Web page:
Editorial: Me or We?

Featured in Mountain Record 26.1, Fall 2007


When I consider how we have treated the environment, I imagine a runaway train that’s jumped its tracks, careening out of control. Who’s responsible? The government? Big business? You and I? One of the gifts of many religious traditions, and a central teaching of Zen Buddhism, is to remind each of us of our responsibility for the whole world, the whole universe. The beauty of this, as Daido Roshi often says, is that we are then empowered to do something about it. No victims here. Only activists. So where do we begin?

Morning liturgy at Zen Mountain Monastery gives life to something fundamental: “Buddha nature pervades the whole universe, existing right here now.” In his opening discourse for this issue, Daido Roshi asks, what is right here, right now—where our life is taking place? Where do we find ourselves? In our hurried, progress-crazed society, is there a place to just stop and consider what is really needed? What are we progressing towards? What are we taking, destroying, in order to progress? Rather than seeing ourselves as separate, can we see what is intimately woven into our lives? The image of the Diamond Net of Indra evokes the magnificence of that intimacy—what happens to one happens to all.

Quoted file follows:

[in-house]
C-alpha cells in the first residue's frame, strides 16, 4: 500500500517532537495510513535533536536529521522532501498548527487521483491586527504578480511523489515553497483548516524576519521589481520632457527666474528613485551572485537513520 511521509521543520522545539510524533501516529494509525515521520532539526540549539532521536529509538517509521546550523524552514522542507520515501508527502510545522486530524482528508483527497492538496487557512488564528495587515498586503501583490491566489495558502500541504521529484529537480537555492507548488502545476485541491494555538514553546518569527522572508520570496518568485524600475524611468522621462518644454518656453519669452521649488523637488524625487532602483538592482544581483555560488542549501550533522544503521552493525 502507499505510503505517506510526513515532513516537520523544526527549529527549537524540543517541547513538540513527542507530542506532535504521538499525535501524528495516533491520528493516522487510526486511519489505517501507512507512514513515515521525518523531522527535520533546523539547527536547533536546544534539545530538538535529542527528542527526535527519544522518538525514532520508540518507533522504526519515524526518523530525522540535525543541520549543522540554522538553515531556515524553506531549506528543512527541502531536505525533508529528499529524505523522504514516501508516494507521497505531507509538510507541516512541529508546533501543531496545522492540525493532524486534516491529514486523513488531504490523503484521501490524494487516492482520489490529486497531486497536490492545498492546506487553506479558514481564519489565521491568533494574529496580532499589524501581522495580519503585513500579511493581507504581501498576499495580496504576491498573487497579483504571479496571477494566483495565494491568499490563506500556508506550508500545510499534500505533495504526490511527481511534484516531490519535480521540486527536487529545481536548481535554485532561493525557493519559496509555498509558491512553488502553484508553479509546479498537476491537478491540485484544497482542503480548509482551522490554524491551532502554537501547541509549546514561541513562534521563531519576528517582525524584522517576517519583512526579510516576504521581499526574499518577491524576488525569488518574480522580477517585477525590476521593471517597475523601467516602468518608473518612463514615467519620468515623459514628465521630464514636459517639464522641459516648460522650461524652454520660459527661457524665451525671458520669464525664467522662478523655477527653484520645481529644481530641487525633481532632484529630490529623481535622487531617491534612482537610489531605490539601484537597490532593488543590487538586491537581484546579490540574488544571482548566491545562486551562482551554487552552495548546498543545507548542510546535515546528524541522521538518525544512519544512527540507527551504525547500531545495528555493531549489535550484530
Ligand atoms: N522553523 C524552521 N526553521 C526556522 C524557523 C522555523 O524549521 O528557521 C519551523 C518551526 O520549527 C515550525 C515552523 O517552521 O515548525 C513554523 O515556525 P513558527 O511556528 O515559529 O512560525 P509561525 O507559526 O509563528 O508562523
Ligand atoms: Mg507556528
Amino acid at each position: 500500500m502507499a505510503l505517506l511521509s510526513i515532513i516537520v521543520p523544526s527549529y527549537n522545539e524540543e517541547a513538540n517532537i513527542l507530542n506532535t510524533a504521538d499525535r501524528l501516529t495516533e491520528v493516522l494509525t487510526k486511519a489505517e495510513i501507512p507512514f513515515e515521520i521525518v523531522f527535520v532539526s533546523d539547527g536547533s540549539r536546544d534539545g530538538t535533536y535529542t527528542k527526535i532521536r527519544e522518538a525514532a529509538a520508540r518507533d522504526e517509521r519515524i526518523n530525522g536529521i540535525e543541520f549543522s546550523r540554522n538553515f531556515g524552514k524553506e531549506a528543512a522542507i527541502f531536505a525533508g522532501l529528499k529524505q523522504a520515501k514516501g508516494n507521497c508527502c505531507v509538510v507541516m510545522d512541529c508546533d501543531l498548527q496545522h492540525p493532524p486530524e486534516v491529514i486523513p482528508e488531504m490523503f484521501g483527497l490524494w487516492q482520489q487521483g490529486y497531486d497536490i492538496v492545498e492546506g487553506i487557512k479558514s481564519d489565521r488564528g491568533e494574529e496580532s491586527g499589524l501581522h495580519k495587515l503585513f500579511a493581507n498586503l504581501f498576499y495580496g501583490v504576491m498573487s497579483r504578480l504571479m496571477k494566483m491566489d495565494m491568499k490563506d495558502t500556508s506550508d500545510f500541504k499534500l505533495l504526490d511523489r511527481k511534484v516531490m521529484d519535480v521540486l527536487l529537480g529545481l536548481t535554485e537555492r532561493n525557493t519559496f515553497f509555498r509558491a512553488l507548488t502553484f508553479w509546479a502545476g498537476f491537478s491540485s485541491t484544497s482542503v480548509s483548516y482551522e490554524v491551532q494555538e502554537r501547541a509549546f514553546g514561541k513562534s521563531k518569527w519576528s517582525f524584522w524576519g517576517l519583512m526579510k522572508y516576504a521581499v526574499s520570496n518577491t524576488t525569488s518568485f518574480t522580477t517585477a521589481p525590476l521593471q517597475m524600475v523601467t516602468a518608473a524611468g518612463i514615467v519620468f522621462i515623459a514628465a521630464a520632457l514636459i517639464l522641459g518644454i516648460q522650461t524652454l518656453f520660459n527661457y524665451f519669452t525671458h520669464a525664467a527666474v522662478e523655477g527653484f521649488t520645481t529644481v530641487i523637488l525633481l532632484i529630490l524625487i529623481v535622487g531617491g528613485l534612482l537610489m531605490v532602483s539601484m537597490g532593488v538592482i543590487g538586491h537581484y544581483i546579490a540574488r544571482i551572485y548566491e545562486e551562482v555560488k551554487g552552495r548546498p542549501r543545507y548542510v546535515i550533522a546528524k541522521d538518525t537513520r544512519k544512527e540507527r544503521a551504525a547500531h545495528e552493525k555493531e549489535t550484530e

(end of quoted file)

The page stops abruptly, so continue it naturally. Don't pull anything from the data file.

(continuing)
We can simply open our eyes to witness this teaching in the world around us. Shugen Sensei reflects on the environment in its complete openness—accepting everything, rejecting nothing. And there is karma, the cycle of cause and effect. So when we take, we need to give back. Do we experience such an obligation—a vow to live in harmony with nature—as a burden to us? An inconvenience? Or is it a joy? Could it be simply natural for human beings to give and to give generously?

There are ways to give back, remedies for the state of our environment, as offered up by the voices in this issue. Buy locally. Recognize that we are intrinsically part of community—the community of humans, as well as animals, plants, rocks, streams, all of it. If we think of ourselves as a community, it’s natural to consider where our food, and all that sustains us, comes from—the integrity of the soil from which our vegetables grow, the quality of life of the farm animals that feed us, the amount of fuel used to get the things we need to our tables. The world is constantly giving. Can we be sensitive to what it needs in return? Can we loosen our grip on what we need and tolerate the fear of uncertainty that may arise?

Earth Mind is an evocation of our inherent intimacy with the world, a practice of awareness and a celebration of its wonder and beauty, and a reminder of the great imperative to respond. Gary Snyder puts it simply: “…what we ultimately need most are human beings who love the world”

Karin Jinfu Connelly, MRO
Mountain Record, Editor